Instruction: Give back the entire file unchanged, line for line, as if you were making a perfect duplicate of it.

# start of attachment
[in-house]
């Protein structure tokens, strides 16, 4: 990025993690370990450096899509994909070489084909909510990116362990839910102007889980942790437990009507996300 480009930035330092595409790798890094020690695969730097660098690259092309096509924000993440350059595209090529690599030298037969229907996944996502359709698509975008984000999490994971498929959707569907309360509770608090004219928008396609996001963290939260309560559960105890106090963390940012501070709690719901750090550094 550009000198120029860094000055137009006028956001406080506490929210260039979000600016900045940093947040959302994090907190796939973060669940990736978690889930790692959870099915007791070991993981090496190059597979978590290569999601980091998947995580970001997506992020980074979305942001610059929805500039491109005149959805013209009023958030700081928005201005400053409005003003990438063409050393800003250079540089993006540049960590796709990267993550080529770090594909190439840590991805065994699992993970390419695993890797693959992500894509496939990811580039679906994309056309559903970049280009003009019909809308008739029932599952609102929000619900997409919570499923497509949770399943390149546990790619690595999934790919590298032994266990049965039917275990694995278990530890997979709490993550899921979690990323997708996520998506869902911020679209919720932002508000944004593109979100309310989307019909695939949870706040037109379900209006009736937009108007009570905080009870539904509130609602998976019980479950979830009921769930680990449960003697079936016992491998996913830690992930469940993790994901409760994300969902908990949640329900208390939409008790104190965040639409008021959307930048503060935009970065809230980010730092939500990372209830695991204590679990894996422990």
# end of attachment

[in-house]
């Protein structure tokens, strides 16, 4: 990025993690370990450096899509994909070489084909909510990116362990839910102007889980942790437990009507996300 480009930035330092595409790798890094020690695969730097660098690259092309096509924000993440350059595209090529690599030298037969229907996944996502359709698509975008984000999490994971498929959707569907309360509770608090004219928008396609996001963290939260309560559960105890106090963390940012501070709690719901750090550094 550009000198120029860094000055137009006028956001406080506490929210260039979000600016900045940093947040959302994090907190796939973060669940990736978690889930790692959870099915007791070991993981090496190059597979978590290569999601980091998947995580970001997506992020980074979305942001610059929805500039491109005149959805013209009023958030700081928005201005400053409005003003990438063409050393800003250079540089993006540049960590796709990267993550080529770090594909190439840590991805065994699992993970390419695993890797693959992500894509496939990811580039679906994309056309559903970049280009003009019909809308008739029932599952609102929000619900997409919570499923497509949770399943390149546990790619690595999934790919590298032994266990049965039917275990694995278990530890997979709490993550899921979690990323997708996520998506869902911020679209919720932002508000944004593109979100309310989307019909695939949870706040037109379900209006009736937009108007009570905080009870539904509130609602998976019980479950979830009921769930680990449960003697079936016992491998996913830690992930469940993790994901409760994300969902908990949640329900208390939409008790104190965040639409008021959307930048503060935009970065809230980010730092939500990372209830695991204590679990894996422990």